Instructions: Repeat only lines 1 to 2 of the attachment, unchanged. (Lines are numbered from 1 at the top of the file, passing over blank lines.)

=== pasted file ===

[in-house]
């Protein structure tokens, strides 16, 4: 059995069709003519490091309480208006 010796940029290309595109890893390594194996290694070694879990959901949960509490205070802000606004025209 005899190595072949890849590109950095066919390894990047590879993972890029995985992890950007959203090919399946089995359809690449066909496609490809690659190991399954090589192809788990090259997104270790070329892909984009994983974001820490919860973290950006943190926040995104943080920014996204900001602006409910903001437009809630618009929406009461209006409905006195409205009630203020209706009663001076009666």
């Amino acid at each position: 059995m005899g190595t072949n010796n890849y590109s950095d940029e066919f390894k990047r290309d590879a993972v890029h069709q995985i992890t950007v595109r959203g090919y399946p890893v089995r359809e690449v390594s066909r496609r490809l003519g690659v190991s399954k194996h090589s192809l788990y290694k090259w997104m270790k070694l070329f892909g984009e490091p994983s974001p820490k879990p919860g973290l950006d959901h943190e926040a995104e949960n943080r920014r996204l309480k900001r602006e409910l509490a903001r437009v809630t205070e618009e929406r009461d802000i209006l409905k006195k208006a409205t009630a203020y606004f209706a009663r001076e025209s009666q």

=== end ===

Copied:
[in-house]
């Protein structure tokens, strides 16, 4: 059995069709003519490091309480208006 010796940029290309595109890893390594194996290694070694879990959901949960509490205070802000606004025209 005899190595072949890849590109950095066919390894990047590879993972890029995985992890950007959203090919399946089995359809690449066909496609490809690659190991399954090589192809788990090259997104270790070329892909984009994983974001820490919860973290950006943190926040995104943080920014996204900001602006409910903001437009809630618009929406009461209006409905006195409205009630203020209706009663001076009666």